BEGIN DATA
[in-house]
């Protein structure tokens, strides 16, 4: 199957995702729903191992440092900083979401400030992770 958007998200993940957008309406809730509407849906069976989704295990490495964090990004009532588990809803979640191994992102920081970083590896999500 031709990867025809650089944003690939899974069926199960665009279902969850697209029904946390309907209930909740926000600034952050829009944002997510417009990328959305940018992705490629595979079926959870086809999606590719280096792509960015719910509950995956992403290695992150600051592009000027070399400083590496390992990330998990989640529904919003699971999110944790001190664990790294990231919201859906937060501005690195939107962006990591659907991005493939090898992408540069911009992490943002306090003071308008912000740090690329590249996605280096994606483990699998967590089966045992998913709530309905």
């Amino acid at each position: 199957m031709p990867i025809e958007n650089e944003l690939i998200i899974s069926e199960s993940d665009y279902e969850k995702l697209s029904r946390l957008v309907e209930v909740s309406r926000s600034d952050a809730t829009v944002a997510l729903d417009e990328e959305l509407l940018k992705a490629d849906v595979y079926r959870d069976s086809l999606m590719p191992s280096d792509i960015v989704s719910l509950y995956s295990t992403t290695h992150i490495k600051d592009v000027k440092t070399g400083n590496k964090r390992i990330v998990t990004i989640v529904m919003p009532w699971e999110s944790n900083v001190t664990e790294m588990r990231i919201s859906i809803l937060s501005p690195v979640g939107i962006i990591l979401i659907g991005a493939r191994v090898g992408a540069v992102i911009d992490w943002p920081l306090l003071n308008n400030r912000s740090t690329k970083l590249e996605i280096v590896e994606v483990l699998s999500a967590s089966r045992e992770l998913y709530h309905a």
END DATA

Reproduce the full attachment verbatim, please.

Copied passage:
[in-house]
């Protein structure tokens, strides 16, 4: 199957995702729903191992440092900083979401400030992770 958007998200993940957008309406809730509407849906069976989704295990490495964090990004009532588990809803979640191994992102920081970083590896999500 031709990867025809650089944003690939899974069926199960665009279902969850697209029904946390309907209930909740926000600034952050829009944002997510417009990328959305940018992705490629595979079926959870086809999606590719280096792509960015719910509950995956992403290695992150600051592009000027070399400083590496390992990330998990989640529904919003699971999110944790001190664990790294990231919201859906937060501005690195939107962006990591659907991005493939090898992408540069911009992490943002306090003071308008912000740090690329590249996605280096994606483990699998967590089966045992998913709530309905």
């Amino acid at each position: 199957m031709p990867i025809e958007n650089e944003l690939i998200i899974s069926e199960s993940d665009y279902e969850k995702l697209s029904r946390l957008v309907e209930v909740s309406r926000s600034d952050a809730t829009v944002a997510l729903d417009e990328e959305l509407l940018k992705a490629d849906v595979y079926r959870d069976s086809l999606m590719p191992s280096d792509i960015v989704s719910l509950y995956s295990t992403t290695h992150i490495k600051d592009v000027k440092t070399g400083n590496k964090r390992i990330v998990t990004i989640v529904m919003p009532w699971e999110s944790n900083v001190t664990e790294m588990r990231i919201s859906i809803l937060s501005p690195v979640g939107i962006i990591l979401i659907g991005a493939r191994v090898g992408a540069v992102i911009d992490w943002p920081l306090l003071n308008n400030r912000s740090t690329k970083l590249e996605i280096v590896e994606v483990l699998s999500a967590s089966r045992e992770l998913y709530h309905a």